Affectionate Students Go Too Far in Public Places

Reputations, getting to class on time and academics sometimes go on the back burner when it comes to Penn Manor’s PDA-loving students.

PDA stands for public displays of affection which can be defined and displayed in many different ways.

A couple embrace between classes. Photo by Kim Blake

According to administration, teachers and a large majority of students, PDA is on the rise and many are “disgusted” and “grossed out” by some of the things they’ve seen.

Since the 2006-2007 school year, the number of students referred to the office has increased, according to discipline records. Most cases though are not reported to the administration unless extreme.

Students are mostly cooperative when approached, claimed several teachers who have reported excessive PDAs in the hallways.

What is appropriate PDA and how much is too much? How far does it have to go until it “grosses out” many passing students?

“I think there’s a time and place for it, but it’s not at school,” junior Jon Carty said.  “Holding hands is OK  but people don’t want to see spit-swapping and face-sucking.”

But grossed out or not, surprisingly over half of students questioned have been involved in some form of PDA themselves.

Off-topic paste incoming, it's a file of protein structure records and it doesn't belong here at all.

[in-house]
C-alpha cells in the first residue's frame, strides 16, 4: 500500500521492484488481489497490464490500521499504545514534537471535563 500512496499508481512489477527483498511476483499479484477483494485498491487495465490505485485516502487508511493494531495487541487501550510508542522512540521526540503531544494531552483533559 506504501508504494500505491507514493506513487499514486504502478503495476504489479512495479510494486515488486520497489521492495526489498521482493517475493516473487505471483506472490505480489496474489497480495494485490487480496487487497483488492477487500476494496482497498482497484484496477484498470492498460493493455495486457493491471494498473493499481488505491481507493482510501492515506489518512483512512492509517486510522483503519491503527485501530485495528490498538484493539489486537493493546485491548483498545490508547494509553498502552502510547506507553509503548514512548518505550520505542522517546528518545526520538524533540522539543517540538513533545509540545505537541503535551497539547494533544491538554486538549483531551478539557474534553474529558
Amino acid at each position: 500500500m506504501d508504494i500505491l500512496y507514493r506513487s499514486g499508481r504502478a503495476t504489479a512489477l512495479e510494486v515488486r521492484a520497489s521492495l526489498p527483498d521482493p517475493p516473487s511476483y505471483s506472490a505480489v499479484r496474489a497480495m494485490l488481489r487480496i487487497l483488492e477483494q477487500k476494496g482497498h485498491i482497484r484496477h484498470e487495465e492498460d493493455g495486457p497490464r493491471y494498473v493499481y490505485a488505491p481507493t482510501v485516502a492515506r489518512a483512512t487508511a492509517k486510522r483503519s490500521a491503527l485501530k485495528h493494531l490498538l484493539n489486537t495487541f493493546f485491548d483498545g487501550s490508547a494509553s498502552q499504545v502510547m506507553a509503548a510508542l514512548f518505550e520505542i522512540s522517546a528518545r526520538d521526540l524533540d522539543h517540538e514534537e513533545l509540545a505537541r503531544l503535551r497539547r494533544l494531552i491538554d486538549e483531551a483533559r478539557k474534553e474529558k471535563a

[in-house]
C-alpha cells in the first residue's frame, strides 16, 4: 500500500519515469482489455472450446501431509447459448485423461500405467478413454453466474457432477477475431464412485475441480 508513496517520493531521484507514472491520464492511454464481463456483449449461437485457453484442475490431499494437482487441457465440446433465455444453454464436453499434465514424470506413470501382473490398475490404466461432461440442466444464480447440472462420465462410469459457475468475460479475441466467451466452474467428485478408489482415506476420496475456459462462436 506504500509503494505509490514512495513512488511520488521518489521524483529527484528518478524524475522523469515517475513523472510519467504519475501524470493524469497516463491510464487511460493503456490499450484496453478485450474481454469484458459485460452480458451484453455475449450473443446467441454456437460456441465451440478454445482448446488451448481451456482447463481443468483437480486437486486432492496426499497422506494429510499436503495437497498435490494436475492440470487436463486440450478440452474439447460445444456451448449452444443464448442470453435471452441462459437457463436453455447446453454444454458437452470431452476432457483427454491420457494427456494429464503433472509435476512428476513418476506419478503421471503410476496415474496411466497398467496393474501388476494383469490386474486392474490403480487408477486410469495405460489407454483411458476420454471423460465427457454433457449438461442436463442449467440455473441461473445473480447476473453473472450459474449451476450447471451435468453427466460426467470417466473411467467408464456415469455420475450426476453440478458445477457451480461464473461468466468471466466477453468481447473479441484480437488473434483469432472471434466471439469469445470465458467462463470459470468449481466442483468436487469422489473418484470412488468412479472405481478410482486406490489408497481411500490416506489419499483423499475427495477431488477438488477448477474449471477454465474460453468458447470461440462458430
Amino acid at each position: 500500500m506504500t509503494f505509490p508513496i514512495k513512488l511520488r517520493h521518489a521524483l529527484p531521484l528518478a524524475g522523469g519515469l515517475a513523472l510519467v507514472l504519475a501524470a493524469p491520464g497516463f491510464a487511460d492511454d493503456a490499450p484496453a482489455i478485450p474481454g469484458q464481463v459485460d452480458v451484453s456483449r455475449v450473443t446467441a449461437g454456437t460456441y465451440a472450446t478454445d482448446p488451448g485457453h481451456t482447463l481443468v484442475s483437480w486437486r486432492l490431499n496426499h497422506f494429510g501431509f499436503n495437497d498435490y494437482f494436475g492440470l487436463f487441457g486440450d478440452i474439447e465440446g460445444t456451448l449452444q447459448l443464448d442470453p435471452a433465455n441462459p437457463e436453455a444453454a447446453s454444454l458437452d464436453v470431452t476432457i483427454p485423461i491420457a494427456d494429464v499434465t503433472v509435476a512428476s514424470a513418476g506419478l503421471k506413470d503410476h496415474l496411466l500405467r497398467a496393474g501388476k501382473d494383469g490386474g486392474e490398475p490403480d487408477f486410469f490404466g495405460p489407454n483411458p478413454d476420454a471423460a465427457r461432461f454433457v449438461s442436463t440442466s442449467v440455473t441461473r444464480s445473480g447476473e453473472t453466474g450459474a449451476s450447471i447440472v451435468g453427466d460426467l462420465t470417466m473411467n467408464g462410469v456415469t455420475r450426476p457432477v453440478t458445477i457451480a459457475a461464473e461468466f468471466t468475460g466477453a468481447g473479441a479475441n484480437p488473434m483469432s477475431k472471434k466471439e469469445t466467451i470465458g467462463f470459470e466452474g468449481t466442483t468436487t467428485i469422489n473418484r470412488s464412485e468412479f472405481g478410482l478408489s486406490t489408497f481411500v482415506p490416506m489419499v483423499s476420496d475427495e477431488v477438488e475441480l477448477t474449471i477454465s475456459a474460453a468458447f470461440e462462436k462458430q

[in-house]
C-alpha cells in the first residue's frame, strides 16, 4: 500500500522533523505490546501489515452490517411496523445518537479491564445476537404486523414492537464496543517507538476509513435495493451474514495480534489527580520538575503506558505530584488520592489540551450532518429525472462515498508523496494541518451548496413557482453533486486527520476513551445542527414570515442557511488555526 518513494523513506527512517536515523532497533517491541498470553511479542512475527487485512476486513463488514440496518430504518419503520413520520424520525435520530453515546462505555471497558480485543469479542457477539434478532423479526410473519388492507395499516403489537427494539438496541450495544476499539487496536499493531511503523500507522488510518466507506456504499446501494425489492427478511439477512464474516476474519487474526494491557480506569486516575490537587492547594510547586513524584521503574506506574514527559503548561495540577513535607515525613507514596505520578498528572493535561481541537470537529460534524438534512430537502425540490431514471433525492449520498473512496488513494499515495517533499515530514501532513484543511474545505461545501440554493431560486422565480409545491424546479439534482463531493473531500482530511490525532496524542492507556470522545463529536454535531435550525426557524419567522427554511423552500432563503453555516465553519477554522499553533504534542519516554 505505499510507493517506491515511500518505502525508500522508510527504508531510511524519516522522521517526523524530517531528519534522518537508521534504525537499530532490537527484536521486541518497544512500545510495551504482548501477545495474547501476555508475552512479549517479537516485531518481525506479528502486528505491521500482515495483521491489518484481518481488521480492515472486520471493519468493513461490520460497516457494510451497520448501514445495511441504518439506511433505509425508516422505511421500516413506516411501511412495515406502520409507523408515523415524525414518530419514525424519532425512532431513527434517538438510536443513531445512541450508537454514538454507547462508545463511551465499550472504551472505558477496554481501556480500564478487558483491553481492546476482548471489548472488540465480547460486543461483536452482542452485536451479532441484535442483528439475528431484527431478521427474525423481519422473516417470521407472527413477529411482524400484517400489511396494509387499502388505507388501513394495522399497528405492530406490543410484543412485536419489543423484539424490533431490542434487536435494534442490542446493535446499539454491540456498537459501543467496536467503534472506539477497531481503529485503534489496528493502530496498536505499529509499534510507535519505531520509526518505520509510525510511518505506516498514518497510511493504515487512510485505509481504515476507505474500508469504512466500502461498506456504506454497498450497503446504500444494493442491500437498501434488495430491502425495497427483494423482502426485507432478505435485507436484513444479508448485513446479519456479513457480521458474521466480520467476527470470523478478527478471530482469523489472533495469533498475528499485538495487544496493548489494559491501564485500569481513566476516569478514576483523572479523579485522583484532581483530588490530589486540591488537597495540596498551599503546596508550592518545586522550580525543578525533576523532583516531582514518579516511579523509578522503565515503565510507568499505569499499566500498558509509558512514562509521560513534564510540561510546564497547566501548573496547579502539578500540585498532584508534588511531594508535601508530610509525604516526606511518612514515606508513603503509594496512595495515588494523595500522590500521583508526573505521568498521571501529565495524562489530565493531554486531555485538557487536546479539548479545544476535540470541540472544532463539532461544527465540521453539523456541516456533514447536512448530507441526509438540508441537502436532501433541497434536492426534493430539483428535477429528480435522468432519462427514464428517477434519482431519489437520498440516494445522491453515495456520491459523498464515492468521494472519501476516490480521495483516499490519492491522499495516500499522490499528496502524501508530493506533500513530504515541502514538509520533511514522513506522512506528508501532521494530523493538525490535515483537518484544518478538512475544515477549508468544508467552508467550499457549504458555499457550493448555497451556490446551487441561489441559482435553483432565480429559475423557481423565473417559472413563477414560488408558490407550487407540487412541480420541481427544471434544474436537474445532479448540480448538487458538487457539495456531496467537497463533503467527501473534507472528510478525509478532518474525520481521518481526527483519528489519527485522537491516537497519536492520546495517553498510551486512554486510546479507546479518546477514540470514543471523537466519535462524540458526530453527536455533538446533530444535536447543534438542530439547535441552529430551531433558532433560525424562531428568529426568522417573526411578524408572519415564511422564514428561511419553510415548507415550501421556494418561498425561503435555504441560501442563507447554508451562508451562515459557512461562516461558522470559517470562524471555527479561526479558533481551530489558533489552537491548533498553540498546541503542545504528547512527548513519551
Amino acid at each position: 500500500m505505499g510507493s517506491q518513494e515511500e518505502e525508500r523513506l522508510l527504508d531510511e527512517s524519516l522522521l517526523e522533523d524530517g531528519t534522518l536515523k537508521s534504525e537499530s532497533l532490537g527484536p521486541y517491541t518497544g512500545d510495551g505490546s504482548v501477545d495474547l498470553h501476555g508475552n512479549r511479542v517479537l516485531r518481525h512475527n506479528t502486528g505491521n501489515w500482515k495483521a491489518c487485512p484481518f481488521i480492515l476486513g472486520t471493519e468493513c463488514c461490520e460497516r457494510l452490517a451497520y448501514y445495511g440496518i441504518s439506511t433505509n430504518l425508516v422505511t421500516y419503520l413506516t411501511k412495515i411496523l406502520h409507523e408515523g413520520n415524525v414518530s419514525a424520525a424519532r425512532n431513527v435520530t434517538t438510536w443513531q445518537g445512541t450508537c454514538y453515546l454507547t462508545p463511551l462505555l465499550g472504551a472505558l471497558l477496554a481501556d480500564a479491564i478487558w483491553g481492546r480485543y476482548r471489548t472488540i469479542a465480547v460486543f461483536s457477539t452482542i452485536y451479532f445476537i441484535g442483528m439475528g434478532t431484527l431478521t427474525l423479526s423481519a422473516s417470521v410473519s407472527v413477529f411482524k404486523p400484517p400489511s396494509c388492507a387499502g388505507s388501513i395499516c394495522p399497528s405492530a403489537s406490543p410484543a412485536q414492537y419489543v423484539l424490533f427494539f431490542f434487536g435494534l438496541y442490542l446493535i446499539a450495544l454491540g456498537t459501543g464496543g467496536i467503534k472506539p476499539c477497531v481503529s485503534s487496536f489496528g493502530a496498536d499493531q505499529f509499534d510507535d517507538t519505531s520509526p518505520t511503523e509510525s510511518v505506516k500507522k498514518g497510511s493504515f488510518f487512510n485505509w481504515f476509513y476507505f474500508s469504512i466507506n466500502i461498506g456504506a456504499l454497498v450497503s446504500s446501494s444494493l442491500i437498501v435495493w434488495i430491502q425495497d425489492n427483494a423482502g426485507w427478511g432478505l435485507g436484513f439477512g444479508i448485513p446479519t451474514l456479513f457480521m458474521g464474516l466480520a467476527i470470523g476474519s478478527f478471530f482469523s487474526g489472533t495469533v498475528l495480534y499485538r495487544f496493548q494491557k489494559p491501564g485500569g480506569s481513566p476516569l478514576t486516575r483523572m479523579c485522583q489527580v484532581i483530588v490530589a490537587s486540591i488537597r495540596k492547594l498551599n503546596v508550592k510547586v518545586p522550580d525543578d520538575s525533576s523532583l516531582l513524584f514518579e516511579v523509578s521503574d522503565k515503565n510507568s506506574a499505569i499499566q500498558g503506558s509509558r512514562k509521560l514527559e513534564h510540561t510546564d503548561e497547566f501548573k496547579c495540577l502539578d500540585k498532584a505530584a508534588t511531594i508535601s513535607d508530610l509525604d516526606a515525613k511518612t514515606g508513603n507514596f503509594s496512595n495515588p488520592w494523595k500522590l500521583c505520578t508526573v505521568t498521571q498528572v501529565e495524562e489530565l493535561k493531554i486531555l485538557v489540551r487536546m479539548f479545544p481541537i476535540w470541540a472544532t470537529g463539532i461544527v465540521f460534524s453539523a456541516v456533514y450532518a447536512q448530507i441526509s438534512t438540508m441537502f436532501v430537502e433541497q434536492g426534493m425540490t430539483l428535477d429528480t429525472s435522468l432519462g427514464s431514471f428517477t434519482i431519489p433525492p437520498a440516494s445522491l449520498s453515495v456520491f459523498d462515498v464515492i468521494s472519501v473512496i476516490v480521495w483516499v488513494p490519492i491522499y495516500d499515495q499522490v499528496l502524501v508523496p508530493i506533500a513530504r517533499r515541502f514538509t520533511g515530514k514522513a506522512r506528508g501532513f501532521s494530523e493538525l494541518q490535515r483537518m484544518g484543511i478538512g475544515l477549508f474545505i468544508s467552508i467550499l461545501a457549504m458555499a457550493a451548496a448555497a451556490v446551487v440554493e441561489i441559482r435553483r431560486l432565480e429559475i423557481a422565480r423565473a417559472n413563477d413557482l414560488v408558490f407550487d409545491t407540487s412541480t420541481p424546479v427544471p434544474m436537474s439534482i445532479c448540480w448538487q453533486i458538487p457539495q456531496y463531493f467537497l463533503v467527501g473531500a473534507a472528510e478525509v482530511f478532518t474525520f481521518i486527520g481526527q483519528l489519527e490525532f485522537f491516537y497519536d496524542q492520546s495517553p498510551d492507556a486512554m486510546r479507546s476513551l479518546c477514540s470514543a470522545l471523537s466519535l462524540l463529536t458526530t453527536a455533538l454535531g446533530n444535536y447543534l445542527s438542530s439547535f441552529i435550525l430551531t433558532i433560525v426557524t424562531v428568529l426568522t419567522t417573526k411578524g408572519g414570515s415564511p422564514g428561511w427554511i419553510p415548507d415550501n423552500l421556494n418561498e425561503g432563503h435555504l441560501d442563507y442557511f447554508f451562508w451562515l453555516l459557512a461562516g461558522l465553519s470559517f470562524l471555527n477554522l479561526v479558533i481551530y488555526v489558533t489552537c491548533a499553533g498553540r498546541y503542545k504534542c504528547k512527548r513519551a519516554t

Principal Phil Gale is enforcing the rules against excessive PDAs. Photo by Christa Charles

Principal Phil Gale said he feels that students are acting as if “(they) are going to war, not a 90 minute class.”

That doesn’t mean that all PDAs end up in a discipline referral.

The administration understands that high school students can feel the need to show affection and sometimes apply the rules as they feel necessary. But, they also view the extreme behaviors as a distraction to the students near by and a hindrance for everyone getting to class on time.

Senior Kelly McHugh said, “I think  a little bit is okay, but sometimes it gets distracting. Holding hands and a kiss is okay.”

“I hate it!” exclaimed senior Jill Zimmerman.

“I think it’s gross,” said sophomore Amanda Martin, “people don’t want to see it.”

On the other hand, seniors like Riannon Herr and Braiden Weber have a different take on it.

Emily Nickel and Clark Habecker kissing in the stairwell. Photo by Christa Charles

“PDA is okay because you can learn some new moves,” said Herr.

Also, a lunch table full of junior guys all agreed it is “perfectly acceptable” and “isn’t much of an issue.”

As long as students are not “competing for the longest kiss in movie history,” then I’m not going to stop them, said Ms. Cox.

Despite having to deal with things such as hardcore kisses, disrespectful responses,  and students’ lip rings getting caught together, Penn Manor students mostly follow the rules when it comes to sharing the love.

By Christa Charles

2 thoughts on “Affectionate Students Go Too Far in Public Places”

  1. Wow, this is so spot on. Handholding is just peachy with me, I mean how many of us can honestly say that we haven’t at least tried to hold someone’s hand in the hall. Boyfriend/girlfriend, BFF, friend, or total stranger. That’s totally okay but I don’t want to see people trying to perform throat surgery with their tongues. Ew.

  2. Public displays of affection between unmarried couples disgusts me. It goes against God’s will, and the word of God is supreme. The Bible is infallible, for it is the word of GOD.

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